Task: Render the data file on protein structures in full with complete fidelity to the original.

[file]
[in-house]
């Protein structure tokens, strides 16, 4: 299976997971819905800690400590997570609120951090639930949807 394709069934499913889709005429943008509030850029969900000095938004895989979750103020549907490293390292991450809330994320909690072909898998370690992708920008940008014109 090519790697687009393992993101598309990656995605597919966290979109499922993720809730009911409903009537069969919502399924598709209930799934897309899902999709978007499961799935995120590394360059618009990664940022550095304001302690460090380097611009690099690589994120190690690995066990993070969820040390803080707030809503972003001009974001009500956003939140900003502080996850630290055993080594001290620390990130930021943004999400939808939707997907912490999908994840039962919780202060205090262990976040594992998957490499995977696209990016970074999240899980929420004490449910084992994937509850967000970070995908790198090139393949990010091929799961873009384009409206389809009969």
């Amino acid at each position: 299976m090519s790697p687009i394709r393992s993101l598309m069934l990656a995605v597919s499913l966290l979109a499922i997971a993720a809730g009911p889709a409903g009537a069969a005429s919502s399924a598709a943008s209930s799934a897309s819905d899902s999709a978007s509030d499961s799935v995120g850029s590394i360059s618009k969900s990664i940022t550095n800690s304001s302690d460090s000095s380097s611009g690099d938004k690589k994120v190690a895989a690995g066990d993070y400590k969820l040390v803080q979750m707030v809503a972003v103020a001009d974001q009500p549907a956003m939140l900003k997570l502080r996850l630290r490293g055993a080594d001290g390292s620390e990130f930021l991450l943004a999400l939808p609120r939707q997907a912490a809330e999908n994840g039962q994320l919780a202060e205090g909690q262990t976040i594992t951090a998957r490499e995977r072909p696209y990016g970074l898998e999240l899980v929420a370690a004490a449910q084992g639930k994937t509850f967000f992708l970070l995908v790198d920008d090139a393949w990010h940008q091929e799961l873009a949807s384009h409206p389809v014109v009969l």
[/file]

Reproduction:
[in-house]
């Protein structure tokens, strides 16, 4: 299976997971819905800690400590997570609120951090639930949807 394709069934499913889709005429943008509030850029969900000095938004895989979750103020549907490293390292991450809330994320909690072909898998370690992708920008940008014109 090519790697687009393992993101598309990656995605597919966290979109499922993720809730009911409903009537069969919502399924598709209930799934897309899902999709978007499961799935995120590394360059618009990664940022550095304001302690460090380097611009690099690589994120190690690995066990993070969820040390803080707030809503972003001009974001009500956003939140900003502080996850630290055993080594001290620390990130930021943004999400939808939707997907912490999908994840039962919780202060205090262990976040594992998957490499995977696209990016970074999240899980929420004490449910084992994937509850967000970070995908790198090139393949990010091929799961873009384009409206389809009969």
């Amino acid at each position: 299976m090519s790697p687009i394709r393992s993101l598309m069934l990656a995605v597919s499913l966290l979109a499922i997971a993720a809730g009911p889709a409903g009537a069969a005429s919502s399924a598709a943008s209930s799934a897309s819905d899902s999709a978007s509030d499961s799935v995120g850029s590394i360059s618009k969900s990664i940022t550095n800690s304001s302690d460090s000095s380097s611009g690099d938004k690589k994120v190690a895989a690995g066990d993070y400590k969820l040390v803080q979750m707030v809503a972003v103020a001009d974001q009500p549907a956003m939140l900003k997570l502080r996850l630290r490293g055993a080594d001290g390292s620390e990130f930021l991450l943004a999400l939808p609120r939707q997907a912490a809330e999908n994840g039962q994320l919780a202060e205090g909690q262990t976040i594992t951090a998957r490499e995977r072909p696209y990016g970074l898998e999240l899980v929420a370690a004490a449910q084992g639930k994937t509850f967000f992708l970070l995908v790198d920008d090139a393949w990010h940008q091929e799961l873009a949807s384009h409206p389809v014109v009969l």